We knew a few weeks before the actual event that Kenny was not well. His older brother and I were driving in a car talking about how we were scared. We were both crying knowing that there was nothing we could do. I was also angry because I didn't know if Kenny knew that life would go on without him.
Then Jeff got the call.
We were downstairs, trying to go somewhere with Lily. I knew by the tone something was wrong. Then I heard the words cut his wrists. I think I screamed. I remember Lily crying. No one was home to take care of Lily. I started calling the boys, no answer. I called Henry's girlfriend, she answered. I didn't care where she was or what she was doing she was to get over to our house right away. Jeff told me to go ahead of him. He would wait for Brynn.
My mind was numb. I was trying not to speed, not to panic, not to completely lose it. I called my mom. She didn't answer. I left a message, I wish I hadn't. The first word was "MMMMMMMMMMOOOOOOOOOOOOOOOOMMMMMMMMMMMMMMM!" a gut wrenching wail. She told me later when she listened to the voicemail and heard that first word she hung up the phone.
I got to the hospital. THEY MADE ME WAIT! When I got to his room he was out of it. His left wrist had been loosely bandaged. His friend that brought him to the hospital told me what happened. It was all because of a girl.
It seemed liked the doctors and nurses were moving at slow speed. This was my son! He was dying! They were trying to figure out what Kenny has taken. I tried to ask him. That's when I realized how bad he really was. He was incoherent. He was drooling. His eyes weren't focusing. I started listing his meds. He nodded when I got to the one he took. What we didn't know was that he had taken a lethal dose of Tylenol. He had taken at least a third of a bottle containing 500 pills. What we also didn't know was that the amount he had taken could cause liver failure very quickly. As soon as the blood work came back and the doctors saw that they started giving him IVs full of an antidote. It was already to late to try charcoal.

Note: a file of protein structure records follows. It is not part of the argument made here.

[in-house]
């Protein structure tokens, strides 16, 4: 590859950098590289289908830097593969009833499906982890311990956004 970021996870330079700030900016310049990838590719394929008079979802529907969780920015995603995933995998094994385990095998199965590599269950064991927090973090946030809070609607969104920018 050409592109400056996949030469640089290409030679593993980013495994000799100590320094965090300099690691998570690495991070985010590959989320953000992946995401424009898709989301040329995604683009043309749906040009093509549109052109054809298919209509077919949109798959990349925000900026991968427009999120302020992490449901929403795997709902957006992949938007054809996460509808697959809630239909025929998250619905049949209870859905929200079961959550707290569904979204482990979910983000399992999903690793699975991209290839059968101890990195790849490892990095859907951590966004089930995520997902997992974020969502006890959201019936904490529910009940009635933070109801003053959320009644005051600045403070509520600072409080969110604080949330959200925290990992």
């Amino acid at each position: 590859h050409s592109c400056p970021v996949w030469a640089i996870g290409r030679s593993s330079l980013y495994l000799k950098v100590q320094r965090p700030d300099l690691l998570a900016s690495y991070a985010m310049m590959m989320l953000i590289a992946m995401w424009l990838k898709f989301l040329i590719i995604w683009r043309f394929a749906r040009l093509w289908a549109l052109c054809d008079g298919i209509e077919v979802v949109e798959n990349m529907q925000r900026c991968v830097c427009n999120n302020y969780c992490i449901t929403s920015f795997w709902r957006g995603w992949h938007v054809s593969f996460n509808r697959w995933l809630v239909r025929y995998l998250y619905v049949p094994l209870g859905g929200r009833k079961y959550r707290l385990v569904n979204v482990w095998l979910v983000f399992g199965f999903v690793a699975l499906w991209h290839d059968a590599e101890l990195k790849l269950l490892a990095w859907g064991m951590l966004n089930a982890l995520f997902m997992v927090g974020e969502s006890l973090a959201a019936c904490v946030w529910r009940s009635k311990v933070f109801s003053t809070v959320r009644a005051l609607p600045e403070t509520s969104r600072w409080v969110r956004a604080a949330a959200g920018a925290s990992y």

The doctor then started to work on his wrist. I wasn't prepared for what I saw. Kenny had not only gone across his wrist, but up his wrist. The doctor said he was serious. I found out going up the wrist is worse.
I didn't want to learn those things about Tylenol and how to cut a wrist, but I did. I didn't want to call my parents, friends, and Kenny's doctors to tell them what my son had done. I didn't want people telling me I should go home and rest. There was no way in hell I was leaving my son.
That was two years ago. Kenny still struggles. I still worry. I don't like to look at his wrist. The other day I got a glimpse of it. The scars are fading. Life goes on.